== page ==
Here are a few of the covers from our August Science Fiction newsletter:
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7 August 2013
3 March 2013
By the end of The Great War, forty-five Australian and New Zealand nurses had died on overseas service and over two hundred had been decorated. These were women who left for war on an adventure, but were soon confronted with remarkable challenges for which their civilian lives could never have prepared them.
They were there for the horrors of Gallipoli and they were there for the savagery the Western Front. Within twelve hours of the slaughter at Anzac Cove they had over 500 horrifically injured patients to tend on one crammed hospital ship, and scores of deaths on each of the harrowing days that followed. Every night was a nightmare.Their strength and humanity were remarkable.
Using diaries and letters, Peter Rees takes us into the hospital camps, and the wards and the tent surgeries on the edge of some of the most horrific battlefronts of human history. But he also allows the friendships and loves of these courageous and compassionate women to enrich their experiences, and ours. This is a very human story from a different era, when women had not long begun their quest for equality and won the vote. They were on the frontline of social change as well as war, and the hurdles they had to overcome and the price they paid, personally and professionally, make them a unique group in Anzac history.
11 November 2011
Monday 10 July 1916: Was hit this morning. Got it in the left hand ear and neck. Parapet came down on top of me; was buried for about an hour… on Nov 6th sent to Monckworth.
Nov 14th – sent to action.
And there ends the War diary of Herbert Harold Stephens. I got a bit teary-eyed as I thought that meant he was lost in battle, but then read about the provenance of this diary, and how it ended up being digitised in Christchurch City Libraries’ collection:
This war diary is a small pocket diary donated by H.H. Stephens’ family some time after his death about 1968, and deposited in the Canterbury Public Library by Mr R.C. Lamb, 27 April 1978.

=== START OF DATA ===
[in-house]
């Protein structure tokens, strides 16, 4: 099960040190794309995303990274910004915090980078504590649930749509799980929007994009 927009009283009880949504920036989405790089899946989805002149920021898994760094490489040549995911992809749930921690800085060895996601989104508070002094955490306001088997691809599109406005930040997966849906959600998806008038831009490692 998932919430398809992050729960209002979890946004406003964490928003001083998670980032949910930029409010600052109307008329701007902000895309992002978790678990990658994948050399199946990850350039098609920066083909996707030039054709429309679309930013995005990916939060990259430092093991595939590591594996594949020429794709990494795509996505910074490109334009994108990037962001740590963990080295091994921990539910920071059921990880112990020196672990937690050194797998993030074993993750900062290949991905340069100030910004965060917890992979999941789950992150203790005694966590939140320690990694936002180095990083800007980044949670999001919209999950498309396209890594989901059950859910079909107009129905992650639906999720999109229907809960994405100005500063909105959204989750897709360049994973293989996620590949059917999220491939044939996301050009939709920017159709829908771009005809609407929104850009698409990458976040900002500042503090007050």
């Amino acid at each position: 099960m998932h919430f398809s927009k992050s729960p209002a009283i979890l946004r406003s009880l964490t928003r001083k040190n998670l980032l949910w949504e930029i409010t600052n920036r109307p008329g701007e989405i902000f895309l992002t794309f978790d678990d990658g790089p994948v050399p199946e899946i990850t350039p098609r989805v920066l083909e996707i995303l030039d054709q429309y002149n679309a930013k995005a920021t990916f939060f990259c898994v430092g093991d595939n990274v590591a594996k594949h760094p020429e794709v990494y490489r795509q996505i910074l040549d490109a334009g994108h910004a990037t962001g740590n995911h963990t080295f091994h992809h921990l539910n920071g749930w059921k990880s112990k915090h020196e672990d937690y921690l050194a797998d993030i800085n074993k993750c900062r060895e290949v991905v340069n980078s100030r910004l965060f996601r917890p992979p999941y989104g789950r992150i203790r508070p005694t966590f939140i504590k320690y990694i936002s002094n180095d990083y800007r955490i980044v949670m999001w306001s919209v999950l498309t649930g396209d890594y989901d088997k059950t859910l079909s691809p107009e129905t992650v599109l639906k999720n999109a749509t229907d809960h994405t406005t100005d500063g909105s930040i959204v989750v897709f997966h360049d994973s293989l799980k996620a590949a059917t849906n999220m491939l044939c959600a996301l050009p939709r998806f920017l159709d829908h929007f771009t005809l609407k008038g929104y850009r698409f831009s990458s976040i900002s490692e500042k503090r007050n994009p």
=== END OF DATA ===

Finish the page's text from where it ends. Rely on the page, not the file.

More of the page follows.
The diary is full of the everyday stuff of war and hospitalisation – shipboard life, clergymen visits, lady visitors, and the joy of meeting other Kiwis, especially Cantabrians:
… saw 4 NZ men there. One was from Belfast, and knows Rangiora and Chch well. Had a long yarn with him … he has lost a leg above the knee.
Private H.H. Stephens from Sydenham, Christchurch, joined up and was stationed in C Company, Infantry, of the First New Zealand Expeditionary Force. He departed for the war zone from Wellington on Saturday 14 August 1915, as a member of the Sixth Reinforcements. Private Stephens’s war quickly became a personal battle against dysentery which took him to England and hospital. On 9 May 1916 Private Stephens arrived at the Western Front near Armentieres. On 10 July he was wounded and again evacuated to the Middlesex Hospital in England.
6 August 2011
For something completely different, I agreed to work my club’s stand at the Arms and Militaria Show held at the Riccarton Racecourse. I have to confess that I have a long-standing fascination with things military, reaching back to a binge on WWII young adults literature at high school. Even so I didn’t really know what to expect, and hadn’t really expected quite such a range of people and products as were on show, and for sale. Here are a few photos of some of the different stands.